Tuesday, May 28, 2013

Pleasant Surprises

Leaving Brazil and crossing back over the Rio Uruguay to re-enter Argentina wasn’t smooth sailing, just like the other river crossings we have had to do.  We were stopped at the bridge and told by this man monitoring traffic that no bicycles were allowed to cross.  He spoke in Portuguese, obviously as we were still in Brazil and I don’t know any, so I responded in English.  I soon noticed he wasn’t going to let up so I started to show my frustration and got annoyed with him.  There was a sidewalk and not much traffic.  So to me this was a ‘policy says no, therefore I can’t let you cross even though this isn’t practical and effectively quite stupid and really you should be allowed to cross with your bikes but computer says no’.  Anyway, he got annoyed back and we bickered for a bit.  Then he told us to just step aside and wait.  I thought he was going to wave down a truck so we could hop on and cross the 2km bridge but that didn’t happen.  Instead, he all of a sudden became nice and friendly and said okay, now we can cross.  I guess my persistence paid off.  We booked it across and were back in Argentina, where we stocked up on food aka dulce de leche once again.

Back in Argentina we cycled through a lot of miserable weather and eventually made it to Posadas with the plan to enter our final South American country, Paraguay.  I enquired earlier at a tourist information office if we can cross the bridge over from Posadas to Encarnacion on our bikes and they said yes, so we kept on.  We arrived at the busy bridge and surprise surprise, bicycles could not cross.  I didn’t get very annoyed as we had the alternative plan of just staying on the Argentine side and going up to Puerto Iguazu instead.  That is what we did but the Ruta 12 became quite busy early on.  I was driven off the road a couple of times as some drivers just can’t be bothered to hit the brakes for a brief second or two and give a bit of space.  Nope, instead they honk their horn like an idiot and just keep on driving straight while increasing their speed.  This of course forces me to cycle into the dirt shoulder and immediately after yell out profanities at them even though they can’t hear me.  So enough was enough and we decided to get off Ruta 12 and detour well out of our way.  We got back on the Ruta 12 later as Trevor saw some pictures of the road on Google Earth and saw that there was… get this… a hard shoulder later on!  Wow!  So it wasn’t that bad, except for the fact the terrain was nonstop undulations.  Straight up only to go straight down.  Repeat.  Always has to be something for me to get pissed at.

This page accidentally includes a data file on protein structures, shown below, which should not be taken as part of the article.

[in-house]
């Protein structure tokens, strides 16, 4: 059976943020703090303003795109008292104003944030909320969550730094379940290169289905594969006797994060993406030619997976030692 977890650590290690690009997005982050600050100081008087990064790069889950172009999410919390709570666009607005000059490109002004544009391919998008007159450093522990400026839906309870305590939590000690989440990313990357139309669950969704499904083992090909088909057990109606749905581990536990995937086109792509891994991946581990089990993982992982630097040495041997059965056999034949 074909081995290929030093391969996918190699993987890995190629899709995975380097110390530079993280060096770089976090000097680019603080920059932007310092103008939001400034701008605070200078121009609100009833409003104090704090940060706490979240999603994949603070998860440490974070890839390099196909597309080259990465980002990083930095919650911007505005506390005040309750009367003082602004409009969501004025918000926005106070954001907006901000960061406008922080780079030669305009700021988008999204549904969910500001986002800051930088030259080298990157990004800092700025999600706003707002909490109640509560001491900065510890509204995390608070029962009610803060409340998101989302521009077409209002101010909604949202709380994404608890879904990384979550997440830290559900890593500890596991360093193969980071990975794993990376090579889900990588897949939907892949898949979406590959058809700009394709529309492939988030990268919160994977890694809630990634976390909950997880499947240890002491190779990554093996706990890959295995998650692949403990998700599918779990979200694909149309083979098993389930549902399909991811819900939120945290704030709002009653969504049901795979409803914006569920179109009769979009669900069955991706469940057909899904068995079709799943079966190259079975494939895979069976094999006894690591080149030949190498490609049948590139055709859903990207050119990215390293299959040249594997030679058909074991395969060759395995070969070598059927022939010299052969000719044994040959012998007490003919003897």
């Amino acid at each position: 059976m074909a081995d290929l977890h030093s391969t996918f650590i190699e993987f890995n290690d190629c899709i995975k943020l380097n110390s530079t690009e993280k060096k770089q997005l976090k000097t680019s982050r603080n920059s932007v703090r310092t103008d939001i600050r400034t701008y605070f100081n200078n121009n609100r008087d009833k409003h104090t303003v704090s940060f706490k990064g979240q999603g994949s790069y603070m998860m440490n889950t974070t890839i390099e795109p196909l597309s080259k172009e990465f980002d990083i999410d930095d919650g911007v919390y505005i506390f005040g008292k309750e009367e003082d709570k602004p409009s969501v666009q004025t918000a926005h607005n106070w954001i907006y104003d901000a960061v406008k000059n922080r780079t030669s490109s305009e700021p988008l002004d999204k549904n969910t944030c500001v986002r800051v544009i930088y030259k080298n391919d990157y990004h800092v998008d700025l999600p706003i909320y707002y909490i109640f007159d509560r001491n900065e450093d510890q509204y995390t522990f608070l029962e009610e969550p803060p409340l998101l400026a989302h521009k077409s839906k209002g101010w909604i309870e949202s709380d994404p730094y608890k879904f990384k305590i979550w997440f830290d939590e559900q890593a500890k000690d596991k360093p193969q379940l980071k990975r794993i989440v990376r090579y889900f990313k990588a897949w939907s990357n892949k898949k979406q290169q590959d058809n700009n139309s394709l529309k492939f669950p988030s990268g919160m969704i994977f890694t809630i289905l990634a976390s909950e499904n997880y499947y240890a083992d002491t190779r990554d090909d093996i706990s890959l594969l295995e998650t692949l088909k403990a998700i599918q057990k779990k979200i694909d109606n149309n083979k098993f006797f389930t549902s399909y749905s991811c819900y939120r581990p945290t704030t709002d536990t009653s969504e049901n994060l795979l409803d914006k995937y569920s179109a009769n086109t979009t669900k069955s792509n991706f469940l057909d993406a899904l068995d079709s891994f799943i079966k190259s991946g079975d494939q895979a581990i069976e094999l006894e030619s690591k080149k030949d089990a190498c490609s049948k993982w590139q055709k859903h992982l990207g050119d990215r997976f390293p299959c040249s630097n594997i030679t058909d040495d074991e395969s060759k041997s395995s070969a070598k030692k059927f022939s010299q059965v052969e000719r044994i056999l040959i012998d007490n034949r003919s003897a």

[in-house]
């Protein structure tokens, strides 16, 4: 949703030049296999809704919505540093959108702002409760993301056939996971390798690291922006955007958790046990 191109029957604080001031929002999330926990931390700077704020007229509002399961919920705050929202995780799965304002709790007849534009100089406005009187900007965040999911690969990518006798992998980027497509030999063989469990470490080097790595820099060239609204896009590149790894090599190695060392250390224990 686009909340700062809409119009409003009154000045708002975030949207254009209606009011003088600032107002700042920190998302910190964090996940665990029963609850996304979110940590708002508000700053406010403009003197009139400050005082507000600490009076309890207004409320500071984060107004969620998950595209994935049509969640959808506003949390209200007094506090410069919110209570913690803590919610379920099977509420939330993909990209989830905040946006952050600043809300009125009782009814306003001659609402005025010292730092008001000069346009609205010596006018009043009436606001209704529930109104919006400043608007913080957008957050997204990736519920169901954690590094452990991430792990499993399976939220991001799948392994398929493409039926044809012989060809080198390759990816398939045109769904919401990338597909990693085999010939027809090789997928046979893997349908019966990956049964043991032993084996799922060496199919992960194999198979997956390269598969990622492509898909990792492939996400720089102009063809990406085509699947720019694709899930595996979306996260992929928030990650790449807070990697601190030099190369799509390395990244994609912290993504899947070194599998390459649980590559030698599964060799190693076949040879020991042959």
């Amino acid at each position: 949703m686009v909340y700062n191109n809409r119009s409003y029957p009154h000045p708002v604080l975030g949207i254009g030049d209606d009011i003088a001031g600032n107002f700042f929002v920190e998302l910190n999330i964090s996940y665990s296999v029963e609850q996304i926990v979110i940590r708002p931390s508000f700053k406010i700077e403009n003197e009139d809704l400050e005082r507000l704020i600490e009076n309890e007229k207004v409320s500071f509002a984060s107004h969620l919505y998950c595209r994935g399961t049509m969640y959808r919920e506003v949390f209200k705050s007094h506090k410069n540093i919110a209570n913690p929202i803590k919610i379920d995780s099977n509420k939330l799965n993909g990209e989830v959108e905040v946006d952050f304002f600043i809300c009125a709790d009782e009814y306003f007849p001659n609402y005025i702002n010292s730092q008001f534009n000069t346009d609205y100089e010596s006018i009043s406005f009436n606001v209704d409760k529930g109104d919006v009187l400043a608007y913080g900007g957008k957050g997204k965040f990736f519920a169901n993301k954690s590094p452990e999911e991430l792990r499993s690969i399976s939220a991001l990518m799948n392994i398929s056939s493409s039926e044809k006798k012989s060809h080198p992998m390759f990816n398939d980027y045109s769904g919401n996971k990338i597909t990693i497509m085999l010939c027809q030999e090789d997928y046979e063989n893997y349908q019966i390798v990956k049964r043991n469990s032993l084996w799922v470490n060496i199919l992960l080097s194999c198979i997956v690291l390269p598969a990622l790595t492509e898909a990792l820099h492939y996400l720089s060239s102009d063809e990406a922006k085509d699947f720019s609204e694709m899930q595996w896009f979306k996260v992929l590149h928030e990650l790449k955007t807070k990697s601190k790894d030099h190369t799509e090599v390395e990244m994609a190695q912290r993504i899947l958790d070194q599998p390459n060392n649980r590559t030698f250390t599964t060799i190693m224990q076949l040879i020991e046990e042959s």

Amazingly, there were no problems crossing over the Rio Parana from Puerto Iguazu to Foz do Iguacu and then over to Ciudad del Este.  But I have to say, South America has got to step it up with these river crossings.  They just aren’t bicycle friendly.  Build a walkway on the bridges or at least have boat crossings if bicycles aren’t allowed to cross.